Reviewed 08 September 2014 by Silviu
'Silviu' travelled Tallinn Helsinki with Eckerö Line on Finlandia
Reviewed 03 September 2014 by Horea
Everything was ok! We enjoyed the trip!
'Horea' travelled Tallinn Helsinki with Viking Line on Gabriella
Reviewed 02 September 2014 by Joseph
The trip between Helsinki and Tallin was simple and comfortable. If the weather is good and you don't mind the cigarette smoke it is nice to sit at the stern and have a drink. But get there early if you want a table. The boat was on time and on schedule and perfectly comfortable.
'Joseph' travelled Tallinn Helsinki with Tallink Silja on Tallink Star
Reviewed 01 September 2014 by Norman
This was a wonderful way to get from Tallinn to Helsinki. Reasonable cost was one thing. The professional process of loading and unloading cars/ trucks etc was a sight to see in itself. Only criticism was the exorbitant cost of food and coffee on board.Besides that the coffee was cold!
'Norman' travelled Tallinn Helsinki with Eckerö Line on Finlandia
View timetables and prices of all Tallinn to Helsinki ferries ensuring you get the best price available for your ferry crossing. If there is an alternative route available that may enable you to save more then we’ll give you the price for that too.Compare numerous crossings and sailing schedules for Tallinn Helsinki ferries online now by selecting the place of departure from the Tallinn Helsinki fare search and hit the search button.
Prices shown represent the average one way price paid by our customers. The most common booking on the Tallinn Helsinki route is a car and 2 passengers.
Tallinn is the capital city and main seaport of Estonia. It is located on Estonia's north coast to the Baltic Sea. It has been shaped by nearly a millennium of outside influence. Its name, derived from taani linnus , meaning "Danish Fort", is a reminder of the fact that the city was founded by the Danes at the beginning of the thirteenth century, and since that time political control has nearly always been in the hands of foreigners - Germans, Swedes and Russians. The Germans have undoubtedly had the most lasting influence on the city; Tallinn was one of the leading cities of the Hanseatic League, the German-dominated association of Baltic trading cities, and for centuries it was known to the outside world by its German name, Reval. Even when Estonia was ruled by the kings of Sweden or the tsars of Russia, the city's public life was controlled by the German nobility, and its commerce run by German merchants.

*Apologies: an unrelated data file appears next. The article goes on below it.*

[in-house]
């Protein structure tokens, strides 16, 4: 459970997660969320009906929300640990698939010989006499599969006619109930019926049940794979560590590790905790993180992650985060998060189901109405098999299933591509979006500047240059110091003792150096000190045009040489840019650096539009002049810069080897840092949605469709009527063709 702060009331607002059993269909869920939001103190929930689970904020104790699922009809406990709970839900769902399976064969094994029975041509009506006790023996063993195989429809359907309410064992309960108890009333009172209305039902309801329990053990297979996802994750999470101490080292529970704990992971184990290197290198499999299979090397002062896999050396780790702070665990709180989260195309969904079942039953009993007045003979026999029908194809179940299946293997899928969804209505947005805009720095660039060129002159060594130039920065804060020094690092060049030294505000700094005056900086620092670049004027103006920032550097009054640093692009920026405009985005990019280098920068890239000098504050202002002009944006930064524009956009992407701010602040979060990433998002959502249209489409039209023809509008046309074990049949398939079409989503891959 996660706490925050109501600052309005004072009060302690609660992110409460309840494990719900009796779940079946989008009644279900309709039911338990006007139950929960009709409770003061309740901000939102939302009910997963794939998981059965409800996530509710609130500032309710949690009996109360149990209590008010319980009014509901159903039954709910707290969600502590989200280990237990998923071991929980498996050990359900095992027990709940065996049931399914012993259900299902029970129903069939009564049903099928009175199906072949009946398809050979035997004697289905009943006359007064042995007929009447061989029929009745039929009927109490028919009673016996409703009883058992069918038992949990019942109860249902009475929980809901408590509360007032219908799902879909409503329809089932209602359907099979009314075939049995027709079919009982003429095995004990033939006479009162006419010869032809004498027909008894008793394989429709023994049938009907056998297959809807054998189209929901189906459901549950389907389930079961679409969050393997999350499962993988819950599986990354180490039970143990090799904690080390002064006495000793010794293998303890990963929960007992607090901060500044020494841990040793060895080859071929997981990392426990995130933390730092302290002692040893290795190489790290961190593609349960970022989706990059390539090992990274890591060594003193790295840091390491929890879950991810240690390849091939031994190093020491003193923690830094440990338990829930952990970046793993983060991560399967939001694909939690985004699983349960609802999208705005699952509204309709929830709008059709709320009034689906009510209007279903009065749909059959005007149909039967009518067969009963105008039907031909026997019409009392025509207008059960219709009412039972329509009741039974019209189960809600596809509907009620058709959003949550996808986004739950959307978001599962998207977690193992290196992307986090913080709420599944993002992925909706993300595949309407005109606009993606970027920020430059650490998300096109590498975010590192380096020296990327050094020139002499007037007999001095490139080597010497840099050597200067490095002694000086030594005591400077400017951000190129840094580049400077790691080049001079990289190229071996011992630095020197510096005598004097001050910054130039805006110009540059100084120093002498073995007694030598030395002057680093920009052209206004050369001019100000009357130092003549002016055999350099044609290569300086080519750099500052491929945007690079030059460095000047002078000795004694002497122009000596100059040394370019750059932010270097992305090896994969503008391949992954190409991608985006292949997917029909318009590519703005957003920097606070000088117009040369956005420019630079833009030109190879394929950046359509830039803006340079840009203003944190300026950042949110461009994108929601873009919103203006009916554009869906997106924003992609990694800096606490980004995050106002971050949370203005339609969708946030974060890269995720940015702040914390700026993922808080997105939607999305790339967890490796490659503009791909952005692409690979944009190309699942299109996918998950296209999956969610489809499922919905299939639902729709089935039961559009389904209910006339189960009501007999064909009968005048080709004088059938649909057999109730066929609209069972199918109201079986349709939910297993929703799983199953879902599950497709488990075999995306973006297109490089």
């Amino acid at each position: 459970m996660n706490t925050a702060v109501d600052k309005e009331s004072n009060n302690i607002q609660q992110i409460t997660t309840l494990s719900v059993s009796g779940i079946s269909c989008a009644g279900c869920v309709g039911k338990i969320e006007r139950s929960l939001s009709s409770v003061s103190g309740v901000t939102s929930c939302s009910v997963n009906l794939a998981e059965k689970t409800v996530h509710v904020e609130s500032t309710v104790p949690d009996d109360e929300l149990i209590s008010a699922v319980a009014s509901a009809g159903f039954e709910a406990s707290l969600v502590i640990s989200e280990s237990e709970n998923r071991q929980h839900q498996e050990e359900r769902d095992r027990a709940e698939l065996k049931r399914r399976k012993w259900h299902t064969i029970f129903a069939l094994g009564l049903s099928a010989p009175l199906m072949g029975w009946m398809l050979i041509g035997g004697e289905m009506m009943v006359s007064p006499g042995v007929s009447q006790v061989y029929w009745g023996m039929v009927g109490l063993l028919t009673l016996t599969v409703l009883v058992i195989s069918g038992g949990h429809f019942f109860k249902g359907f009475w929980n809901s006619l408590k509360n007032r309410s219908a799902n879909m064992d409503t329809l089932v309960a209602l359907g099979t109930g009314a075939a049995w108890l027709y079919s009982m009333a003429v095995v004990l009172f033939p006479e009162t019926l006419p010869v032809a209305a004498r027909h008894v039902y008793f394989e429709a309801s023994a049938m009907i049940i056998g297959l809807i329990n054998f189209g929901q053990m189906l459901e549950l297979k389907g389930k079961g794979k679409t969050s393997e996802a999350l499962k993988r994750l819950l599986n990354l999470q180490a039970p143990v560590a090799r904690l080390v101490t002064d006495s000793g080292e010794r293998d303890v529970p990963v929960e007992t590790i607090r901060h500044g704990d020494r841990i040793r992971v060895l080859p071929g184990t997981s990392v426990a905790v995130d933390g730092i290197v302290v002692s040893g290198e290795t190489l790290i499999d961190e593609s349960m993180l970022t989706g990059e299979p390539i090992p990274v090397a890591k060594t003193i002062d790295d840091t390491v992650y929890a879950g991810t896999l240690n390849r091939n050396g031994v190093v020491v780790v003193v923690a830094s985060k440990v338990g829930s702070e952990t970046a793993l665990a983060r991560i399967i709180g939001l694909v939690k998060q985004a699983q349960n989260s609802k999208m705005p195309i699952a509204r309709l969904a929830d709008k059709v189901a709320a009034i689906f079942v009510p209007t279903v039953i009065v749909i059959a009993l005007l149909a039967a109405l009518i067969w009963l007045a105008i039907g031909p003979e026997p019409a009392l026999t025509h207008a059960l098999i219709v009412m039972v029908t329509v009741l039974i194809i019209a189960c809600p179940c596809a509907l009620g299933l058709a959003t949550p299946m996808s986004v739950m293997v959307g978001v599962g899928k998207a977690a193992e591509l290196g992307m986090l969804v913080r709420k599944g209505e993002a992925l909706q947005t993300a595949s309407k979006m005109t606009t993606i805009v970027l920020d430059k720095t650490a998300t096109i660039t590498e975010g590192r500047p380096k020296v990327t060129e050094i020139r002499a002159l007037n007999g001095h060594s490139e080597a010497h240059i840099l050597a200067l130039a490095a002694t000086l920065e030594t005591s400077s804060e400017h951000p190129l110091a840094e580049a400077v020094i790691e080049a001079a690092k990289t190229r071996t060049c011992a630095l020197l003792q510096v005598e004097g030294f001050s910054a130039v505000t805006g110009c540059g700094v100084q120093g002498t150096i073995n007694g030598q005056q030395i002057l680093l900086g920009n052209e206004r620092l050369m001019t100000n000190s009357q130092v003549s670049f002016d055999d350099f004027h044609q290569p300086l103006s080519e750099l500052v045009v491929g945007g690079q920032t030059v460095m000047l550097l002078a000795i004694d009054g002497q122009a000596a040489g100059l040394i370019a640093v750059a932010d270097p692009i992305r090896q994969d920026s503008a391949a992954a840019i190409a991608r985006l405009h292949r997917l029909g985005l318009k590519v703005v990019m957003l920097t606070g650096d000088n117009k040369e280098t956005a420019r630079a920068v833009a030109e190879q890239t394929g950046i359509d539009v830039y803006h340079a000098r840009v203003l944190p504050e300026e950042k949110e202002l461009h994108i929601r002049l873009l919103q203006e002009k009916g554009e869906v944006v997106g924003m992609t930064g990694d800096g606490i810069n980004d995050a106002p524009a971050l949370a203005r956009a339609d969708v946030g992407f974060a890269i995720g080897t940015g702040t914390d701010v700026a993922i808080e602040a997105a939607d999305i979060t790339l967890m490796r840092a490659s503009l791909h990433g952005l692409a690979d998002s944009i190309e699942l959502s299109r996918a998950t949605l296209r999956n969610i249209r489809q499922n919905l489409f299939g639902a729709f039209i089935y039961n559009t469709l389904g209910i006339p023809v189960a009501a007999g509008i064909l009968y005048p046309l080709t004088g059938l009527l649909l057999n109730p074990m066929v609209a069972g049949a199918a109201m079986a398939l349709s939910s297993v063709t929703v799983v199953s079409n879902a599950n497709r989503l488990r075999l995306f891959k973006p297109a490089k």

Helsinki, also called "Stadi" in local slang, is the capital of Finland. It is located in the southern part of Finland on the shore of the Gulf of Finland.
Founded in 1550 as a rival to the Hanseatic city of Tallinn by the King Gustav I of Sweden, Helsinki struggled in its infancy. The fledging settlement was plagued by poverty, wars and diseases. For a long time it remained as a small low-key coastal town, overshadowed by the more thriving trade centers in the Baltic region. Although much of the first half of the 20th century was a violent period for Helsinki, it continued to steadily develop. Modern postwar urbanization of the 1970s, which occurred relatively late in European context, tripled the population in the metropolitan area, making the Helsinki metropolitan area one of the fastest growing urban centers in the European Union in 1990s.